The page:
: a political subdivision of central Asian nomads
: a people or tribe of nomadic life
: a large unorganized group of individuals : a teeming crowd or throng
hordes of peasants
Choose the Right Synonym for horde

crowd, throng, horde, crush, mob mean an assembled multitude.

crowd implies a close gathering and pressing together.

a crowd gathered

throng and horde suggest movement and pushing.

a throng of reporters
a horde of shoppers

crush emphasizes the compactness of the group, the difficulty of individual movement, and the attendant discomfort.

a crush of fans

mob implies a disorderly crowd with the potential for violence.

an angry mob

Examples of horde in a Sentence

A horde of tourists entered the museum. Hordes of reporters were shouting questions.
Recent Examples on the Web Walmart must be feeling nostalgic for the days when zombie-apocalypse-level hordes would await the opening of the doors on Black Friday. WIRED, 10 Nov. 2023 This should have guaranteed an ever-expanding universe of cinematic inventiveness—with the budgets (and the hordes of skilled associates listed in the end credits) to back it. Richard Brody, The New Yorker, 9 Nov. 2023 Economies evolve, and the advent of the lightbulb has not left a lingering horde of unemployed candlemakers. Will Daniel, Fortune, 28 Oct. 2023 But over the past two months, its problem has not been unsanctioned laptop users — it’s been hordes of influencers armed with tripods. Curbed, 6 Oct. 2023 Yes, the fervent hordes clattering around TikTok and reality TV attest that many still prize celebrity, influence and their attendant financial promise. Brenda Cronin, WSJ, 29 Oct. 2023 But the slasher franchises of the late 1970s and ’80s introduced a new standard, driving up the overall number of jump scares as killers like Freddy Kreuger and Michael Myers mowed their way through hordes of suburban teenagers. Shelly Tan, Washington Post, 20 Oct. 2023 One familiar face amongst the hordes of rowdy Swifties flocking to Taylor Swift: The Eras Tour movie this weekend was Swift’s ex and Valentine’s Day co-star Taylor Lautner. Vulture, 14 Oct. 2023 Hundreds of guests attended his birthday fete at the Park Avenue Armory, a structure built in the late nineteenth century for a national guard regiment assigned to protect the mansions of upper Manhattan from the envious hordes it was feared might come marauding from tenements farther east. Kim Phillips-Fein, The New York Review of Books, 28 Sep. 2023 See More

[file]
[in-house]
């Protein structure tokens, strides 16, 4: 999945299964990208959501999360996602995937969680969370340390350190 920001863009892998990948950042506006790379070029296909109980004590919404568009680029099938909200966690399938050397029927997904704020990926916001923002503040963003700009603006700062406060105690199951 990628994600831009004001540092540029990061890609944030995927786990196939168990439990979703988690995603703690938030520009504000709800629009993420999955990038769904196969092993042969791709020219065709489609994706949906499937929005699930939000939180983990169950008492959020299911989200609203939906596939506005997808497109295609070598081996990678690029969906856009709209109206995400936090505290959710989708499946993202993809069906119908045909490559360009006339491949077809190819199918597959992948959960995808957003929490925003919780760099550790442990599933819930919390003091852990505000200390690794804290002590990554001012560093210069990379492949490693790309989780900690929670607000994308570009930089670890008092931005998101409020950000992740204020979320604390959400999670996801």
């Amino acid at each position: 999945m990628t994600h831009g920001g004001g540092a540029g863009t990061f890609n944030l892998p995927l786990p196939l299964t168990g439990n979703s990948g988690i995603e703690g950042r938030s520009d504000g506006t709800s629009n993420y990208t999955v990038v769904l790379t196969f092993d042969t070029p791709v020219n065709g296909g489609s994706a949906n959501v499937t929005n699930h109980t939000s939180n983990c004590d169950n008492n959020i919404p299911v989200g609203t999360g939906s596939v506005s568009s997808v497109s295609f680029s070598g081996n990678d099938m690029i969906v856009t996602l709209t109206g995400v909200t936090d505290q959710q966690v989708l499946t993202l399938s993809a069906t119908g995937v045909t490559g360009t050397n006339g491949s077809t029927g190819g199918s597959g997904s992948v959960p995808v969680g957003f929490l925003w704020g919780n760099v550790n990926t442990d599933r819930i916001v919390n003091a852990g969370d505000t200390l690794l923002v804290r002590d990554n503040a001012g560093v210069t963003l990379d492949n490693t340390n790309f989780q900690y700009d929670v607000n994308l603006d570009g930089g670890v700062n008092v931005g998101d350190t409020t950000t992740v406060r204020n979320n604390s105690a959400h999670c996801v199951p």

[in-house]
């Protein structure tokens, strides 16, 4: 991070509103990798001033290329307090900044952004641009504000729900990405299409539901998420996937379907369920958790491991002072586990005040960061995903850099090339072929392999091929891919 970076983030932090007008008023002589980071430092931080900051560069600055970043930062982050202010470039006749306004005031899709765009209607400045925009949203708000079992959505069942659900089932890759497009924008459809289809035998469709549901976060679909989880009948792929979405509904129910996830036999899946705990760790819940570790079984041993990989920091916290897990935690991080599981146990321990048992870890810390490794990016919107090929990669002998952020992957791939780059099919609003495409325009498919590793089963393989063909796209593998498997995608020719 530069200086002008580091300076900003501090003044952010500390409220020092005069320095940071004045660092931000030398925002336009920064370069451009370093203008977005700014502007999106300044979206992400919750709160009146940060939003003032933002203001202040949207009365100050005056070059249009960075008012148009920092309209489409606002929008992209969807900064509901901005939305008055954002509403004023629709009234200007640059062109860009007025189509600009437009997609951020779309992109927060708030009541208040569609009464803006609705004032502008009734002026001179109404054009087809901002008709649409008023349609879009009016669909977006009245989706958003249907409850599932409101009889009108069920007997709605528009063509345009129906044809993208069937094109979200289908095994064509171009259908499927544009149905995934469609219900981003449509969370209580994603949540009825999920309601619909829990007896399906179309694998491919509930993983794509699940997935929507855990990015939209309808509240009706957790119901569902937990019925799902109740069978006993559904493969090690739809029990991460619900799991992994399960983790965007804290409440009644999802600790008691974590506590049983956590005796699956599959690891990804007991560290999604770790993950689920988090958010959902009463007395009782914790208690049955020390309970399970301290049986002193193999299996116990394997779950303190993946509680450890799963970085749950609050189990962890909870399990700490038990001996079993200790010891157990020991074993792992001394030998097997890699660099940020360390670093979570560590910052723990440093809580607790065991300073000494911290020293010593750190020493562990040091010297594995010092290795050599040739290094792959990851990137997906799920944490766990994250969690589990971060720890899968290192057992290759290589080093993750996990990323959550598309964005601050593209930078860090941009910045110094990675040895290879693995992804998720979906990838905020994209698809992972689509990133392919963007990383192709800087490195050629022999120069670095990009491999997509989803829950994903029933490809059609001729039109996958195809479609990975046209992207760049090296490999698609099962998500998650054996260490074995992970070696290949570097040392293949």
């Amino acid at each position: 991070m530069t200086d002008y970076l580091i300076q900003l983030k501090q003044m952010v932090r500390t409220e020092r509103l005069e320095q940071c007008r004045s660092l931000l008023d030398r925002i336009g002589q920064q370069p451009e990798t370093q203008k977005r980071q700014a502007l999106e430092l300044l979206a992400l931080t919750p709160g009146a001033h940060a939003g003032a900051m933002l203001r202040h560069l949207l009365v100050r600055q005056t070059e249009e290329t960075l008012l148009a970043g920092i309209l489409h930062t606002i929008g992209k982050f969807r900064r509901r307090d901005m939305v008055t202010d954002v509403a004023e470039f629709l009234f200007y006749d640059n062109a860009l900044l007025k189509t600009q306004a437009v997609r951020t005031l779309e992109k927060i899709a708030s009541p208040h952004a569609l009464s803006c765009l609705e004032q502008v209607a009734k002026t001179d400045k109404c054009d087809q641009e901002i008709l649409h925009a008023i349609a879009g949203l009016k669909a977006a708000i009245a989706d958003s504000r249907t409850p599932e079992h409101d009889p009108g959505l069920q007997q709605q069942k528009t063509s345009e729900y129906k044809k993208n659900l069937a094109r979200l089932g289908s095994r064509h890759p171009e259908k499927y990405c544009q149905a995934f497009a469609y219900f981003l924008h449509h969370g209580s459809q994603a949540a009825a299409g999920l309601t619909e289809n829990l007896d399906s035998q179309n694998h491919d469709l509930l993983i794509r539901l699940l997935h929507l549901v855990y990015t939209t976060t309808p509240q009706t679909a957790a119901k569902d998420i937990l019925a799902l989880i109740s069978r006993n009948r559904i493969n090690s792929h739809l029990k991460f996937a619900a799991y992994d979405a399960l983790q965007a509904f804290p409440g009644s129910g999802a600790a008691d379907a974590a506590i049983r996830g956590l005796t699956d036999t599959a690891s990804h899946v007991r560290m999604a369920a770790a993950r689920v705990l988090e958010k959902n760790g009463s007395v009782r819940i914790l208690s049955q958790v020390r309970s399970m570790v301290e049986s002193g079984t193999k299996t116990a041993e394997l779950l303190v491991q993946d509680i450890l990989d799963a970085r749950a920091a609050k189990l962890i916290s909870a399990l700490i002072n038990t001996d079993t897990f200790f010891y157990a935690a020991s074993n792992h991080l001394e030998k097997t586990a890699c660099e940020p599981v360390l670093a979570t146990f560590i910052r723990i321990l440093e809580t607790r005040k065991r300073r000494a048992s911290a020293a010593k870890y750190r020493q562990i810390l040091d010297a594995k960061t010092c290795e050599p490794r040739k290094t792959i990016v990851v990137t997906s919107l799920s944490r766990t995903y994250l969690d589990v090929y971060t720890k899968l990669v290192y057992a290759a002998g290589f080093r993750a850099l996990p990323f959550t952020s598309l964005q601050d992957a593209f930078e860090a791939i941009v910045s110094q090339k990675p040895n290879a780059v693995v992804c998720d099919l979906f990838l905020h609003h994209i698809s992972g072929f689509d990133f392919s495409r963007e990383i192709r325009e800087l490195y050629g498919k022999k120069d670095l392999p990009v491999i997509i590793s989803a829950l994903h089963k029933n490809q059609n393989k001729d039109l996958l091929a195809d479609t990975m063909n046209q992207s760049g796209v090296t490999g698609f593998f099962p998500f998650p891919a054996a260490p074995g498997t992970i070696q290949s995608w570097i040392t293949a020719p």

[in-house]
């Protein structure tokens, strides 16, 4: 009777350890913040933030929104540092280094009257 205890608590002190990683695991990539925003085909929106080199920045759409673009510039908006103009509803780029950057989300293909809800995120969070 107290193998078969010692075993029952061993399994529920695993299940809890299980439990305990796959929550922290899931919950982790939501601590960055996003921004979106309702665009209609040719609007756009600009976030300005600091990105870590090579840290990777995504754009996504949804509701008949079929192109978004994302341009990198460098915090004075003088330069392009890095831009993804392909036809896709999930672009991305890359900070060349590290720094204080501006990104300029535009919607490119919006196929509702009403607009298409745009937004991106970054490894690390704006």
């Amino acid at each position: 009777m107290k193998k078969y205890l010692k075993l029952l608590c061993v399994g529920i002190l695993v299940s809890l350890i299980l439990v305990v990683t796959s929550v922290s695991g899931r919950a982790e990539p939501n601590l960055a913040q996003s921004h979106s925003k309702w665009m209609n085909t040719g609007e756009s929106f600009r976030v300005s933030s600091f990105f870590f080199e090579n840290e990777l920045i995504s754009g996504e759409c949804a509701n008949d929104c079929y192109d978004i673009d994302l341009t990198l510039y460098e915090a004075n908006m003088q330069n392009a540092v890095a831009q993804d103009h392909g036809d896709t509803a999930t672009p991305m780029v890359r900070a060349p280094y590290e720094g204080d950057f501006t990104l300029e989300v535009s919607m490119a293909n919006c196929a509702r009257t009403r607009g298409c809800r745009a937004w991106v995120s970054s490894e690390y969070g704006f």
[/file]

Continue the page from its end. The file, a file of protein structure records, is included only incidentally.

These examples are programmatically compiled from various online sources to illustrate current usage of the word 'horde.' Any opinions expressed in the examples do not represent those of Merriam-Webster or its editors. Send us feedback about these examples.

Word History


Middle French, German, & Polish; Middle French & German, from Polish horda, from Ukrainian dialect gorda, alteration of Ukrainian orda, from Old Russian, from Turkic orda, ordu khan's residence

First Known Use

1555, in the meaning defined at sense 1a

Time Traveler
The first known use of horde was in 1555

Dictionary Entries Near horde

Cite this Entry

“Horde.” Merriam-Webster.com Dictionary, Merriam-Webster, https://www.merriam-webster.com/dictionary/horde. Accessed 2 Dec. 2023.

Kids Definition


ˈhō(ə)rd How to pronounce horde (audio)
: a wandering people or tribe
: a great multitude : throng, swarm
hordes of tourists

More from Merriam-Webster on horde

Last Updated: - Updated example sentences
Love words? Need even more definitions?

Subscribe to America's largest dictionary and get thousands more definitions and advanced search—ad free!